I recently received an interesting email, not the usual spam from the widow of the last military dictator of Nigeria seeking a bank account to deposit here husband’s stolen millions, nor an enlargement claim for a part of my anatomy. No, this was a special announcement from Gerlach Books in Berlin. As you read the announcement, you can imagine my surprise to be on this list with a mere professor’s salary.

Today we would like to draw your attention to the largest scholarly library we have offered as an entity ever.

*** Hans Daiber’s Scholarly Library on Islamic Thought & Philosophy – 12,500 items ***

Each item in this library is listed in the three volume Bibliography of Islamic Philosophy edited by Hans Daiber and published by Brill as part of HdO – Handbuch der Orientalistik.

Hans Daiber’s library includes all known publications in western and non-western languages from the 15th century to the present. The total number of items is approximately 12,500 primary and secondary sources.

Today the library itself is put up for sale.
The total price of the library is 775,000.00 EUR (seven hundred and seventy five thousand Euros) plus shipping.

Apart from the hubris (“all known publications… from the 15th century to the present”), I can only imagine the size in shittim wood cubits of this Noachian bibliographic ark. But let’s start with the price. As I calculate it, 775,000 EURO translates into $1,111,931. This amount would almost buy a library building (a modest one, I know). If indeed there are 12,500 books (give or take a few for rounding off purposes), this comes to about $89 per book. I realize that some books may be worth far more, but surely some would be worth far less and quite a few are probably available free on line in pdf as they would be out of copyright. Then I note that shipping is extra. Amazon gives me free shipping over $25, so this seems quite unfair. Perhaps Gerlach would offer the book collection on Amazon and thus make it more affordable for us living outside Germany.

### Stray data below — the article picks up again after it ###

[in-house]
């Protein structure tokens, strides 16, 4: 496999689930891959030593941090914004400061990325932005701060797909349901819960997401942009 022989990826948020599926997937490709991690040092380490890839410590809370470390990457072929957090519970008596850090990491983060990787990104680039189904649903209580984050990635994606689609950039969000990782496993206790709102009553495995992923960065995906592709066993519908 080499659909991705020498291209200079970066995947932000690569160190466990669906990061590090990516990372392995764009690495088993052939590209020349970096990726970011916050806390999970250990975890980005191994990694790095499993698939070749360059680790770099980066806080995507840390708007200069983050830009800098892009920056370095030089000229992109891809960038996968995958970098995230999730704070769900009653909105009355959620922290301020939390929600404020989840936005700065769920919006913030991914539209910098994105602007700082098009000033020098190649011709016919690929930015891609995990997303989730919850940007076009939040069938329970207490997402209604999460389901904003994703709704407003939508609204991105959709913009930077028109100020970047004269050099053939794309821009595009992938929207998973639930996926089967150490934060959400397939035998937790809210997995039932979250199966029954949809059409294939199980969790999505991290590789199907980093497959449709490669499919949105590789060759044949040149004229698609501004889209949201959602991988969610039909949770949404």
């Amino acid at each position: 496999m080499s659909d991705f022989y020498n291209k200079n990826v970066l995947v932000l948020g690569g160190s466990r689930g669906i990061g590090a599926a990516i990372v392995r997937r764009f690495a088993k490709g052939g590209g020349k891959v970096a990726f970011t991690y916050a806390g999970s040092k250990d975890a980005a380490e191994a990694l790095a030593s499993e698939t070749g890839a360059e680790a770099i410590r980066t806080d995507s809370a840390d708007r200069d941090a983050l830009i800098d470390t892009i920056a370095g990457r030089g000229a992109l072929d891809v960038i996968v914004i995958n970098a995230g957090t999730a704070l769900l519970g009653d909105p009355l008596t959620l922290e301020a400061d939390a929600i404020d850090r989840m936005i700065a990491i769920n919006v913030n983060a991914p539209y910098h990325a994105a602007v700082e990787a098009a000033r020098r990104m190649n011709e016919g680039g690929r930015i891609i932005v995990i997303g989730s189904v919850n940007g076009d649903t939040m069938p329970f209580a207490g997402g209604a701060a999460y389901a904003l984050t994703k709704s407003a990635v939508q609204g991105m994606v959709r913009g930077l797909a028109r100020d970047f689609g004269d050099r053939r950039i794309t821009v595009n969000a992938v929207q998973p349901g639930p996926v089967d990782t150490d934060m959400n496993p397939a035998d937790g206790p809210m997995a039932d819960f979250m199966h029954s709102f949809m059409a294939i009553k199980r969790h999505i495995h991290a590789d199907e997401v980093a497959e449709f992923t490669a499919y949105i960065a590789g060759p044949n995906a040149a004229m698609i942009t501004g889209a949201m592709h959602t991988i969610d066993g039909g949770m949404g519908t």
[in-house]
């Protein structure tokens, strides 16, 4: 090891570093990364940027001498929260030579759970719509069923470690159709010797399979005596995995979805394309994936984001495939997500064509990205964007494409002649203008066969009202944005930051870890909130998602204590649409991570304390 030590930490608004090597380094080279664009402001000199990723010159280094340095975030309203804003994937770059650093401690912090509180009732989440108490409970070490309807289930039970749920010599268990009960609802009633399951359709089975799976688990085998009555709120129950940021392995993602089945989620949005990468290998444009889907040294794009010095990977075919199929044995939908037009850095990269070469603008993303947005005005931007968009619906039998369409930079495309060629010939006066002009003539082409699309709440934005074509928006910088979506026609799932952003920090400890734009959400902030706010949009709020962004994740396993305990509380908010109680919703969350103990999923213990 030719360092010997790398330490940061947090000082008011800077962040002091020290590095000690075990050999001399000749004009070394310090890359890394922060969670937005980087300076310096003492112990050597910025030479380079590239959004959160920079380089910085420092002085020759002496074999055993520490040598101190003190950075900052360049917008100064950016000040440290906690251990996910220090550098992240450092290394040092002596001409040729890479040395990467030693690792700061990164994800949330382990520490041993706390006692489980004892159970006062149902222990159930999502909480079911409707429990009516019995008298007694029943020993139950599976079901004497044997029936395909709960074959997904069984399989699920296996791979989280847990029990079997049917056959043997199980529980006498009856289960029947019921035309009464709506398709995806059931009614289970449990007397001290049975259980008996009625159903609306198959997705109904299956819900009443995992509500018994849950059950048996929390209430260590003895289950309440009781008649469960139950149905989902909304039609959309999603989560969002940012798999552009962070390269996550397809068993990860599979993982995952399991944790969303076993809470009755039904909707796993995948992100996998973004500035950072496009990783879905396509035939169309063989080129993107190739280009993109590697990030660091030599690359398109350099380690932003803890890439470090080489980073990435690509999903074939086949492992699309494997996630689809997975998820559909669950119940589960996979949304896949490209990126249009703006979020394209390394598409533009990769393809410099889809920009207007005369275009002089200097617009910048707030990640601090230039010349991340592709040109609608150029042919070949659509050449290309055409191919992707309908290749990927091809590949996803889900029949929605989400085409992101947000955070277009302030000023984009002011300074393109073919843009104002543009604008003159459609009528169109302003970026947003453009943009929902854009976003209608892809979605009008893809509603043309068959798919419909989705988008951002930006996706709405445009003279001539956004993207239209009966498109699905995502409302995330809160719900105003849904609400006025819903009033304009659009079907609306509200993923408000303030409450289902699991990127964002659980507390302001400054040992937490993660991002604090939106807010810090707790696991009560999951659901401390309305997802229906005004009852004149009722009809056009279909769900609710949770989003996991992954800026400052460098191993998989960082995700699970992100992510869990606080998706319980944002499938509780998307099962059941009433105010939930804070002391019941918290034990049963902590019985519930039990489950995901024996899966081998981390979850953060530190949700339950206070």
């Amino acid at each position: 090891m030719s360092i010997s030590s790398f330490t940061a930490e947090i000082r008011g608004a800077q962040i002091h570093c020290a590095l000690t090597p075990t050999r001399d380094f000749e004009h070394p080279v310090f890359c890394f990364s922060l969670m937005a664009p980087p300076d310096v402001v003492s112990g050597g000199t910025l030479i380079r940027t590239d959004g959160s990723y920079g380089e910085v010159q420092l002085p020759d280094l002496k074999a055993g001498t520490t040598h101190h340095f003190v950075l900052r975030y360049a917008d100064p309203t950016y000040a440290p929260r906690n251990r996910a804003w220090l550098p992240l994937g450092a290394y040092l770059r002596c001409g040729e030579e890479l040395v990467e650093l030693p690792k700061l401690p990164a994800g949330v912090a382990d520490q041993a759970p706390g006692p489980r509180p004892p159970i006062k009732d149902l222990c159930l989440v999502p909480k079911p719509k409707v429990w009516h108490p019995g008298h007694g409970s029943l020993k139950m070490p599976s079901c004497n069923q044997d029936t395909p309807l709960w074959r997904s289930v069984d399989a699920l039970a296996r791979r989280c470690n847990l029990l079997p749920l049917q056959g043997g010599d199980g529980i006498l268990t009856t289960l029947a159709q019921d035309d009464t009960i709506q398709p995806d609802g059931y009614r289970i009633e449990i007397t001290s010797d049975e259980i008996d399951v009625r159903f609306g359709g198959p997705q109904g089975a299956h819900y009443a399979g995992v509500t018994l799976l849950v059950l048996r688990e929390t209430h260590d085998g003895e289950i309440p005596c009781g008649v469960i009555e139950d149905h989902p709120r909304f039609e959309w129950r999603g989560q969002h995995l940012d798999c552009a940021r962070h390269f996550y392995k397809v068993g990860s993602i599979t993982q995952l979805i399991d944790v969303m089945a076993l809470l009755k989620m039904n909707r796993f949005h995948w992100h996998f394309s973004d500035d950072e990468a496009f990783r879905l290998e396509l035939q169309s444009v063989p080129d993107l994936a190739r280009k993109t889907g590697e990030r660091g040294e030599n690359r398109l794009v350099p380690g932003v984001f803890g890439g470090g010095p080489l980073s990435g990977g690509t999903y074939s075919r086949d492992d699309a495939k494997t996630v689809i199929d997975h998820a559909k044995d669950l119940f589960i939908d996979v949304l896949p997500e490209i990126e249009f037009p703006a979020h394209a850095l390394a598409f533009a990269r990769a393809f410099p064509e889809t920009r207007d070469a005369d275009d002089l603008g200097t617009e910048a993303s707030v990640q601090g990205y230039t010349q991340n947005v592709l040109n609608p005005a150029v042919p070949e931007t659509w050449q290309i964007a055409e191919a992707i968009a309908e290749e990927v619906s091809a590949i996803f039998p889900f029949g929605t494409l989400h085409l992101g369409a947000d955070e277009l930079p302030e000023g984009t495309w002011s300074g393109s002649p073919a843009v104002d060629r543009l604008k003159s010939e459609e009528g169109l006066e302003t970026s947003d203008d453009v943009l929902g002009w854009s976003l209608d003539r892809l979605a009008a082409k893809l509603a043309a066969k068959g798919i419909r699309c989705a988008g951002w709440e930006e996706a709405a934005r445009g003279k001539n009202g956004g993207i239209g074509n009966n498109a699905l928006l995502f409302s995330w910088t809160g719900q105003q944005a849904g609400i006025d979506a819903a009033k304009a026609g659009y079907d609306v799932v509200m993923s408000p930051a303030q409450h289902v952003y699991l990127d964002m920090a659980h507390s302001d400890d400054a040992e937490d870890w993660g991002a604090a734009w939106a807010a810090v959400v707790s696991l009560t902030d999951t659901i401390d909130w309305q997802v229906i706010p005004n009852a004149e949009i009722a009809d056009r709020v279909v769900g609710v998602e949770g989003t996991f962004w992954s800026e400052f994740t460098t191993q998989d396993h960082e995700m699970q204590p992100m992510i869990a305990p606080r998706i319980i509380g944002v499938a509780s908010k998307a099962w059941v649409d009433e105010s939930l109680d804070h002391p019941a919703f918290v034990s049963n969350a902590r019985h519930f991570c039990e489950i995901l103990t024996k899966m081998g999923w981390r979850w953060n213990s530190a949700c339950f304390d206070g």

The idea that one individual, obviously not an academic pauper, would or could amass so many books in so many languages (whatever they are) on a single topic is a bit overwhelming. Who said “Orientalism” is dead? This surely surpasses the accumulated desiderata of de Sacy or even Bernard Lewis (I cannot vouch for the latter). But I am reminded of a comment a student once made while surveying the far more finite number of books on the shelves of my university office: “Professor, have you read all these books?” “Of course not,” I answered or should have answered, “I mainly use them to hold up the wall.” But let’s assume I could afford to buy the collection and have it shipped here. I would need to buy a warehouse just to house them. If I wanted to donate them to a university library, I can only imagine the evil look the library dean would give me.

But then I fear that this collection is in danger, no matter where it ends up. First, paper tends to wear out even if untouched and especially if stretching back a few centuries. But second, there is the dreaded bibliolatric disease called Technodamnia digitalis, in which the words and illustrations of any book or manuscript can simply be digitalized and made available for anyone. This disease has a positive side (reducing the space needed by libraries for hard copies), but also makes books only eye candy and no longer things to behold and belove as beloved objects in and of themselves.

But I have a suggestion for Gerlach Books and Herr Daiber. Given the fragility of the current Arab Spring, why not donate the entire collection to the newly renovated library at Alexandria in Egypt? Until some iconoclastic conqueror of the future comes along and pulls a Fahrenheit 451, it may be the safest place around. If Ibn Sina were still around, I am sure he would like this idea, since his beloved Andalusia is currently having a Euro crisis and Egypt has nowhere to go but up.

Daniel Martin Varisco